The Zomm was created by a mom on a treadmill who was watching Oprah. She prayed for something to invent, and some higher power inspired her to make a Bluetooth “leash” that beeps extremely loudly if your phone is over 30 feet away. She didn’t stop there, though, adding speakerphone capability, a panic button, and an emergency button that automatically calls 911 like those “help, help, I fell down” necklaces. And no matter how fully featured and well-designed this device is, that Zomm mom should warn you that, like a pet, a Zomm is a lot of responsibility. For every one time the Zomm might save your phone from being misplaced or stolen, there will be hundreds of times you’ll have to return to your desk to grab your Zomm (which fits conveniently on key rings), deactivate something you accidentally activated, or tell the police that there’s no emergency, just a trigger-happy Zomm. Even so, after extensive testing, we can verify that it works as advertised--with several caveats.
Wireless syncing, applications that turn your iPhone into a WiFi hotspot, Facetime calls over 3G--when it comes to rocking an iPhone, it seems that jailbreakers get to have all the fun. As of this morning, iOS device users that have opted not to tinker with their Apple devices have another reason to pout with word reaching us that jailbroken iPads will soon be able to play a very pretty-looking version of Quake 3 Arena.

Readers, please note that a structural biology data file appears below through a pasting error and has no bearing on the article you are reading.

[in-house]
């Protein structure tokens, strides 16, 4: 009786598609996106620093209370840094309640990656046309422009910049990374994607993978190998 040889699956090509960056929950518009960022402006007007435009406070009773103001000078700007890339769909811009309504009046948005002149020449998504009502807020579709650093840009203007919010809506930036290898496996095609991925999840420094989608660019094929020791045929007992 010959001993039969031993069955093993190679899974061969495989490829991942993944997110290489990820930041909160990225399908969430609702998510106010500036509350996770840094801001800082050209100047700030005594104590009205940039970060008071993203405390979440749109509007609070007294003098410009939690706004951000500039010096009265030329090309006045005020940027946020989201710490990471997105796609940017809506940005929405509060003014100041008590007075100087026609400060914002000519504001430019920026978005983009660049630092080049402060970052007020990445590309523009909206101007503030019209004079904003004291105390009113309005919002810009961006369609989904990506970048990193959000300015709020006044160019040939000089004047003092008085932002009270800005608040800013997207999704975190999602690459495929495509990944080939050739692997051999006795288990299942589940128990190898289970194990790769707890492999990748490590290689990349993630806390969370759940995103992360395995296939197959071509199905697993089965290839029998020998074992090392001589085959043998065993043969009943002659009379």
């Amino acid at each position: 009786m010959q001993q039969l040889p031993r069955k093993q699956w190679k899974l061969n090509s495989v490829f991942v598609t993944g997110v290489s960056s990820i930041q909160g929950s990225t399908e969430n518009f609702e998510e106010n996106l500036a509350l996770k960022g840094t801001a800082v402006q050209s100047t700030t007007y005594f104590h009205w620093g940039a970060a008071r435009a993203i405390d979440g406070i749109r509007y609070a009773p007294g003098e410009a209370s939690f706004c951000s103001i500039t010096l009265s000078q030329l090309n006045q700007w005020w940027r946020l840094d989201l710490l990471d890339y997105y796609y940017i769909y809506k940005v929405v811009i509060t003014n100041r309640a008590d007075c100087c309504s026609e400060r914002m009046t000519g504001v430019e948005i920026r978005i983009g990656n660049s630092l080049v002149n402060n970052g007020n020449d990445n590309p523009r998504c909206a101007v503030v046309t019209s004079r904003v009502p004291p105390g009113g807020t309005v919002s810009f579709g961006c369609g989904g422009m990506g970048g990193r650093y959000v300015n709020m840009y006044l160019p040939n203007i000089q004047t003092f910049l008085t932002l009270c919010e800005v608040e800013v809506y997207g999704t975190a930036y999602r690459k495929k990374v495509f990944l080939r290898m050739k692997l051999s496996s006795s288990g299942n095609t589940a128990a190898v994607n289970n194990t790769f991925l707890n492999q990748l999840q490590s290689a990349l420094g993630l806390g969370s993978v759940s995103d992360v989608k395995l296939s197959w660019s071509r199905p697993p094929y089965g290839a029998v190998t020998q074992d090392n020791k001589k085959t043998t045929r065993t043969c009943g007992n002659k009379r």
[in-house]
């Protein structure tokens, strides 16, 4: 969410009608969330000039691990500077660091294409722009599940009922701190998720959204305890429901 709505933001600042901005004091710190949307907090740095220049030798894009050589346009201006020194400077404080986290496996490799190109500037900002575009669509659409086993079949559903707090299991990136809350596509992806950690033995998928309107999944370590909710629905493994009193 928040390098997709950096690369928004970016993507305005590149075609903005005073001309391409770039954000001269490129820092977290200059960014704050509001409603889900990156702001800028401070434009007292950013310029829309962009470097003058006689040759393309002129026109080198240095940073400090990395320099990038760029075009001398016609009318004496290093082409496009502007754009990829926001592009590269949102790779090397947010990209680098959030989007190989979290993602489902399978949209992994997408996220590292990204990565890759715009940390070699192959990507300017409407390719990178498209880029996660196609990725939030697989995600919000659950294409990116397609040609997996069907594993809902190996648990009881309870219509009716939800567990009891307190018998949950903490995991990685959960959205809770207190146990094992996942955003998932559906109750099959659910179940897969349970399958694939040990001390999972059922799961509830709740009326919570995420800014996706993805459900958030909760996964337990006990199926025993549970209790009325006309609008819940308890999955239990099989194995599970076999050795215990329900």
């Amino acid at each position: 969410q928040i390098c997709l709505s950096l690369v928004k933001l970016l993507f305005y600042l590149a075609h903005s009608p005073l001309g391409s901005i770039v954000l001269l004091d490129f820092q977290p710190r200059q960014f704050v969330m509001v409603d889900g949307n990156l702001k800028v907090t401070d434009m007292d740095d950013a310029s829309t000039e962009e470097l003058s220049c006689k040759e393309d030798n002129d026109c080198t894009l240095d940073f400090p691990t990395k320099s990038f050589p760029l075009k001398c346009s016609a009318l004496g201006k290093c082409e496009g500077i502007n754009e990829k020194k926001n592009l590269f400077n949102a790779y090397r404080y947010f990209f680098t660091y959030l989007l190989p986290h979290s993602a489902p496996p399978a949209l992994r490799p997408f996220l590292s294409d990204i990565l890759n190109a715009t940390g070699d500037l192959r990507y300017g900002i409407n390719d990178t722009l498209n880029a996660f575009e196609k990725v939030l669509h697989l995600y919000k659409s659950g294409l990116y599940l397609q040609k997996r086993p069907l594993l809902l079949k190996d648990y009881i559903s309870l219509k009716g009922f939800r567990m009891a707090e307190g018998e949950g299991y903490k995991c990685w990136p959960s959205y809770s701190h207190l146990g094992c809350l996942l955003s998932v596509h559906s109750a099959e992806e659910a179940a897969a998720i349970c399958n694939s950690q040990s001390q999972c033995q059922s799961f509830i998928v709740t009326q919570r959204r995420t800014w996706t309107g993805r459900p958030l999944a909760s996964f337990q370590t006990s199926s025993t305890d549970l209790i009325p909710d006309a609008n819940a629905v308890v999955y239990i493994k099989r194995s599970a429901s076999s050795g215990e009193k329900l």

If you happen to even casually follow Apple’s various patent filings, you probably already know that the cooks in Cupertino’s labs are already planning to implement near field communication (RFC) technology into a future iPhone, enabling wireless payments and other possibilities yet to come. A new report finds that one of those possibilities may include remote computing.
Apple may not be in the automobile biz--yet!--but top car manufacturers have definitely cozied up to Cupertino with a slew of options for the iPod and iPhone. But before you buy, test your dream car and iDevices at the showroom. In the fast lane of cars and technology, your compatibility--like mileage--may vary.
Apple TV has arrived and is our latest new beloved gadget. New iPad cases are everywhere with either old school pen and paper to accompany it or a new school Bluetooth keyboard. And the iPhone 4 hits China's shores. All this and more inside this week's cavalcade of you-know-what just In Case You Missed It.
If you've got fingers the size of Snickers bars and find the iPad's on screen keyboard on the difficult side of sanity to use for typing anything more robust than a quick email, you'll want to pay attention to the BL-BKB76 case made by the Shenzhen Paoluy Silicone Technology Company, and recently registered with the FCC.
The Apple iPad was the first iOS-based product that would allow you to use an external keyboard. Apple offers two options for keyboard support: the Apple Wireless Keyboard and the Apple iPad Keyboard Dock, both going for $69. The former connects to the iPad or any iPhone running iOS 4 using Bluetooth. This week, we'll take a look at some tips on how to get the most out of these keyboards.
Do you find yourself wanting a physical keyboard for your iPhone? Well, according to a newly posted YouTube video, it's as simple as purchasing a small Bluetooth keyboard and hooking it to your iPhone with a small piece of clear tape. While it's not the most elegant solution, people requiring the physical feel of a keyboard could benefit from this do it yourself hack.